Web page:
With IE9, Microsoft gambles on HTML5, H.264 video

After years of going its own way, Microsoft's browser is moving in the right direction: standards, performance, and HTML5

Earlier this month, Microsoft issued its second developer-oriented preview release of Internet Explorer 9.0. You can take it out for a test-drive or see the demos on the test site, which displays performance enhancements, HTML5 interoperability (causing a bit of a stir), and graphical demonstrations.

Yielding to standards

In a quest to amend the company's reputation for ignoring Web standards, Microsoft has provided more than 7,000 new compliance tests to the W3C, the standards body in charge of finalizing the in-progress HTML5 and CSS3 standards. Microsoft hopes its support for HTML5, DOM, and CSS3, in addition to new compatibility with a host of other standards-based HTML, scripting, and formatting, wil improve its Acid3 scores (a common though oft-criticized test of standards compliance for browsers). Currently, the IE9 beta scores of 68 out of 100, a far cry from Firefox 3.6's score of 94 but a huge jump from IE8's score of 20 and IE7's score of 14.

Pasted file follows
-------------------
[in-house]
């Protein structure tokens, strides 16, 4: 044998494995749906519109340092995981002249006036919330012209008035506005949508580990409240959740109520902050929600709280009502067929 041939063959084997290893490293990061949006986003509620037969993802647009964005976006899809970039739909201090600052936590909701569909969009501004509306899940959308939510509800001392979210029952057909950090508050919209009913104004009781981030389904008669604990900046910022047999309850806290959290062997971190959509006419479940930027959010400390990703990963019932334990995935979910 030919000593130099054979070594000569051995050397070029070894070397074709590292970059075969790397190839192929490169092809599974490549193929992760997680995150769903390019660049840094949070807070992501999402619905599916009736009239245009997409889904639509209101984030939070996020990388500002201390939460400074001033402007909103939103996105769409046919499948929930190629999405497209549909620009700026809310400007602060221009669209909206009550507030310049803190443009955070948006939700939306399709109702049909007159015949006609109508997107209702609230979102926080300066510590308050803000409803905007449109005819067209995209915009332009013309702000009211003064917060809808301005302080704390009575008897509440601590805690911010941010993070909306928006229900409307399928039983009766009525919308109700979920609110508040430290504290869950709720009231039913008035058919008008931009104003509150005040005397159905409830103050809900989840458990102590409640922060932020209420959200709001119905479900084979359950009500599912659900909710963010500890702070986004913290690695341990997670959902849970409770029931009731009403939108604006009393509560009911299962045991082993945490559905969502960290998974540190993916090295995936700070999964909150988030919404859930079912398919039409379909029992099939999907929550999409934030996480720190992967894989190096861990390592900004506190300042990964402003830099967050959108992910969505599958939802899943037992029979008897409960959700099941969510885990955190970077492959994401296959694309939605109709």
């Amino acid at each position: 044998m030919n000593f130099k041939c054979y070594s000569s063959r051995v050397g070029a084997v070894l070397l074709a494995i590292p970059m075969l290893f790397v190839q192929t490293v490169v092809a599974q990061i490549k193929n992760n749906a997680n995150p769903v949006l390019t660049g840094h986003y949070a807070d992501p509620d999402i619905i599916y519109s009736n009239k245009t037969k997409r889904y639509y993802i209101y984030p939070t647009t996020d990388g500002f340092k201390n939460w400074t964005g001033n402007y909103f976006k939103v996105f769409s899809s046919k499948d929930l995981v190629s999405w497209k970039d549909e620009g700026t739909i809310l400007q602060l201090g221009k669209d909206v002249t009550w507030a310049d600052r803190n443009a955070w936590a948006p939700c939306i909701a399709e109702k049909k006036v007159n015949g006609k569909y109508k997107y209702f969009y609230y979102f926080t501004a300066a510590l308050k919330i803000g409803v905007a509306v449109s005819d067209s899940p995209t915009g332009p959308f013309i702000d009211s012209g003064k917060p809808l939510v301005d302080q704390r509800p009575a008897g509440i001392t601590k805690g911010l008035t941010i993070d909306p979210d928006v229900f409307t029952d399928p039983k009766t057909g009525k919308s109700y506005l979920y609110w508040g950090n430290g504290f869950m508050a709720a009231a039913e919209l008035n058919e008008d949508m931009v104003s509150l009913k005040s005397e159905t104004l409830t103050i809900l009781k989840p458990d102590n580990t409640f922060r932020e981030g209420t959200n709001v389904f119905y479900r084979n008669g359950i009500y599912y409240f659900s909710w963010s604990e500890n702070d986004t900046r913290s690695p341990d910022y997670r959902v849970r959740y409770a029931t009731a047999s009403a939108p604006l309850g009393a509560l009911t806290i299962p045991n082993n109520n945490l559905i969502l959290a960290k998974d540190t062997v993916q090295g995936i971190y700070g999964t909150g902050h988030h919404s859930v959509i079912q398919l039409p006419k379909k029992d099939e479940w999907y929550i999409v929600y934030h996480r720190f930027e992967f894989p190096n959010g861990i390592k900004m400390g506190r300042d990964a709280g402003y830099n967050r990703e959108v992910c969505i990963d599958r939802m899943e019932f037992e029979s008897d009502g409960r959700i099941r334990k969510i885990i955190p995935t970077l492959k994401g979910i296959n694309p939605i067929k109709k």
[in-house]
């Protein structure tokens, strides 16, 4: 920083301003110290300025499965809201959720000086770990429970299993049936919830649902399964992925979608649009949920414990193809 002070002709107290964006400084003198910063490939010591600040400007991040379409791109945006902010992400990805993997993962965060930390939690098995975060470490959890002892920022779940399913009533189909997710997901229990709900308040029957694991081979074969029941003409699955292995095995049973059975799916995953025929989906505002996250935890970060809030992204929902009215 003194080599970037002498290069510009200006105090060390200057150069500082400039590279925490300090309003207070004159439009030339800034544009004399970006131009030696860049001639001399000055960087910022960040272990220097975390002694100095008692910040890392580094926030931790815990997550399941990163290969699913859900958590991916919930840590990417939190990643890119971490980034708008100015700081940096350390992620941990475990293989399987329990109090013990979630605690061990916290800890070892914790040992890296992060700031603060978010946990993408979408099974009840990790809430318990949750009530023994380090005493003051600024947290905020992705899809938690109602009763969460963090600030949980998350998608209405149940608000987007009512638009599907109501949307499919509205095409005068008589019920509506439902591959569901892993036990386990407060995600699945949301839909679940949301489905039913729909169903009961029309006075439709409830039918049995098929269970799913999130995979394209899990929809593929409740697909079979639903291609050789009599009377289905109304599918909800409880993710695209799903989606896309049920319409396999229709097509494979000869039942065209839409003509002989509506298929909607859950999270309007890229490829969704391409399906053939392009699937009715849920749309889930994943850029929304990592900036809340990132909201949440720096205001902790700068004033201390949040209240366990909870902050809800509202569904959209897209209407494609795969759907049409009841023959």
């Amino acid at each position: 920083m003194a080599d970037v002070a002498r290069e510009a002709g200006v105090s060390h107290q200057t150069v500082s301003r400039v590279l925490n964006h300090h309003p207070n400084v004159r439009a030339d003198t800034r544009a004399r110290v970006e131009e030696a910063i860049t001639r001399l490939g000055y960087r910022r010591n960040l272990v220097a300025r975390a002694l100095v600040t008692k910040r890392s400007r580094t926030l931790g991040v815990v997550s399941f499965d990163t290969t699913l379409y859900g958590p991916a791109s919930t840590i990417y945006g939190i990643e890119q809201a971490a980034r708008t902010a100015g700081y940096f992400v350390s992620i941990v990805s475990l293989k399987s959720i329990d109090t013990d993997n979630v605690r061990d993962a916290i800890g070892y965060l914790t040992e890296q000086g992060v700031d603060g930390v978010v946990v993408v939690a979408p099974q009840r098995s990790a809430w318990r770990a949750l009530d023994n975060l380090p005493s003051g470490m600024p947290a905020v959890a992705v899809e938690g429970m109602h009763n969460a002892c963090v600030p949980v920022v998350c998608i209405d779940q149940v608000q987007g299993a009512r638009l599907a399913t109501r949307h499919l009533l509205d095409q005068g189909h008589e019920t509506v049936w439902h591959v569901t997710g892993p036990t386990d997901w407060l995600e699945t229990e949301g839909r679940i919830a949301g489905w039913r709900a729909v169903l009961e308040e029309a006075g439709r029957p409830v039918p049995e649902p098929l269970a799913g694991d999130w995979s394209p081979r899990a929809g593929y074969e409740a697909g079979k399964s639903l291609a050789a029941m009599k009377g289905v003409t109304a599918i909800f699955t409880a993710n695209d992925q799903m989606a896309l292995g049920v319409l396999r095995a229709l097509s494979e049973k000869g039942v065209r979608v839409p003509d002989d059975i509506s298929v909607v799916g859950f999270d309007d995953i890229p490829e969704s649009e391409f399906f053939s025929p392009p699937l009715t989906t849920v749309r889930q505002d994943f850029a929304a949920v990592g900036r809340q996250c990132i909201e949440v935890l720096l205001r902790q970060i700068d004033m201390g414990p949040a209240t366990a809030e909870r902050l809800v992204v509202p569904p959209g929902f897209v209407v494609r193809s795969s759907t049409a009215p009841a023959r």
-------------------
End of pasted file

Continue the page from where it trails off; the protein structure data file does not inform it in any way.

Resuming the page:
[ InfoWorld's Neil McAllister explains what to expect in HTML5 -- and why today's HTML is so messy to work with. | Keep up on the latest Windows news and insights with InfoWorld's Technology: Windows newsletter. ]

Ultimately, standards are established so that developers can create sites that function and interoperate well without making too many -- or in a perfect world, any -- modifications for different browsers. Personally, I have a developer who usually jumps through hoops to make sure my site is viewable in IE, Mozilla Firefox, Google Chrome, and Apple Safari, and I'm sure you go through the same hassle. All that repeated testing steals time and effort away from creativity, so a closer connection to standards on IE's part would be much appreciated.

Creative performance gains

IE9 is using a new JavaScript engine called Chakra that was designed to improve the speed of script processing. (Oddly enough, "chakra" is a Sanskrit word that means "wheel" or "turning," according to Wikipedia. The name likely refers to the vortex of energy in Hindu spiritualism, not "spinning the wheel" -- oh well.) One thing Chakra does is run a separate background thread in tandem with other processes on another core if one is available, taking advantage of the current multicore systems that many users now have.

IE9 is the first browser to support a GPU for hardware-accelerated SVG support. (SVG is the Scalable Vector Graphics fomat natively supported by all of IE's competitors; IE9 finally closes that gap.) No longer relegated to just video games, which tend to use vector graphics, GPU-based acceleration is one of the hot performance technologies gaining mainstream app adoption, such as in Apple's Mac OS X Snow Leopard and Microsoft's Windows 7. IE9 also now uses Windows' vector-oriented DirectX as its rendering engine rather than Windows' old-time, pixel-oriented GDI engine. These two changes should enhance IE's performance and let developers safely add more bling to their sites.

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